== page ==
Nationalist party SNS can be happy about a small moral victory this week after the European Court of Justice ruled that Slovakia had legitimately refused entry to former Hungarian president Laszlo Solyom back in 2009.
The Hungarian president was refused entry after he had crossed the new Maria Valeria Bridge in Sturova as president to attend the unveiling of a statue of St Stefan, the first king of Hungary, and give a speech. He tried to claim that it was a private visit, but as he was speaking in public, it was deemed an official one and so he had disrespected diplomatic relations between the two countries and international rules.
This was the verdict announced by Advocate General at the court, Yves Bot, who proclaimed that Slovakia was within its rights to refuse the president entry to its soil, and that “heads of states are subject to diplomatic relations that fall under the remit of member states and, as such, they have to respect international law”.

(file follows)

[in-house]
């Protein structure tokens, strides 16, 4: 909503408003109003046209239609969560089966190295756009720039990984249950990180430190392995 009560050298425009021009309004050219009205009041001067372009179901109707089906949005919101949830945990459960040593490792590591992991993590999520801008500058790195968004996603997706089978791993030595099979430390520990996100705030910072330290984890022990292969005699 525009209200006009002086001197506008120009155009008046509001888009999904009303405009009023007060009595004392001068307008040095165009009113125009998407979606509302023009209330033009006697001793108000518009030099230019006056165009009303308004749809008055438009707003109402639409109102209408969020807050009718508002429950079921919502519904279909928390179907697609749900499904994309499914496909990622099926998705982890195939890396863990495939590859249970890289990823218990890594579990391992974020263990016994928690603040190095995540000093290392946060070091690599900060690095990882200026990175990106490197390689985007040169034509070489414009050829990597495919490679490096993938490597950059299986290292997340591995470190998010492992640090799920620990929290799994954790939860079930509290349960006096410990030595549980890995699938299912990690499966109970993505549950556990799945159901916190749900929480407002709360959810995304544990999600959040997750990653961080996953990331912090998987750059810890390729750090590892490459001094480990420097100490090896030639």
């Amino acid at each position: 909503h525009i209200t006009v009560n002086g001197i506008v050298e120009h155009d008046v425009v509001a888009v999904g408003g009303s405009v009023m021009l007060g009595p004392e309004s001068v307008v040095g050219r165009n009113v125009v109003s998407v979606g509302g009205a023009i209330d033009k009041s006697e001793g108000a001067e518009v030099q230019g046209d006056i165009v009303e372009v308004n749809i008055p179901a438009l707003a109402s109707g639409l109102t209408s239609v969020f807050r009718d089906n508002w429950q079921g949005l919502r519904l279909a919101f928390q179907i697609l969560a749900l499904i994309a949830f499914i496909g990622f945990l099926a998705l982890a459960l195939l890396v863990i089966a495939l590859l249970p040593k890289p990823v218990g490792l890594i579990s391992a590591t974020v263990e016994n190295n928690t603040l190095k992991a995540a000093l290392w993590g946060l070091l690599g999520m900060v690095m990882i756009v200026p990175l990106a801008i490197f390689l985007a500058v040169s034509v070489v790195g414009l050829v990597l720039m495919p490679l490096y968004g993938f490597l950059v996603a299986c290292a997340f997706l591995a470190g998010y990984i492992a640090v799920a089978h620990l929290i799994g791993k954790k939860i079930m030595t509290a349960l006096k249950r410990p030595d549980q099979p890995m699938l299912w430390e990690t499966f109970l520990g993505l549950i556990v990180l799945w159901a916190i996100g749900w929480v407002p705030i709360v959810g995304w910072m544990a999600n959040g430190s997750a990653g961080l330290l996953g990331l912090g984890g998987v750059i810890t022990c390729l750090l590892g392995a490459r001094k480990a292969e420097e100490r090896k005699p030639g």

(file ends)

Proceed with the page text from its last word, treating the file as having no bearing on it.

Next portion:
Jan Slota’s SNS party is highly satisfied with the court’s verdict and is hoping that other European institutions will now also take action against what he calls “the arrogance of Hungarian political representatives”. Slota is calling on competent institutions to realise that Hungary is employing dangerous and expansive policies, and to do something about it.
Slovakia and Hungary have a bigger bridge to cross, though, in patching up their disrupted relations, especially in terms of the citizenship dispute between the two countries.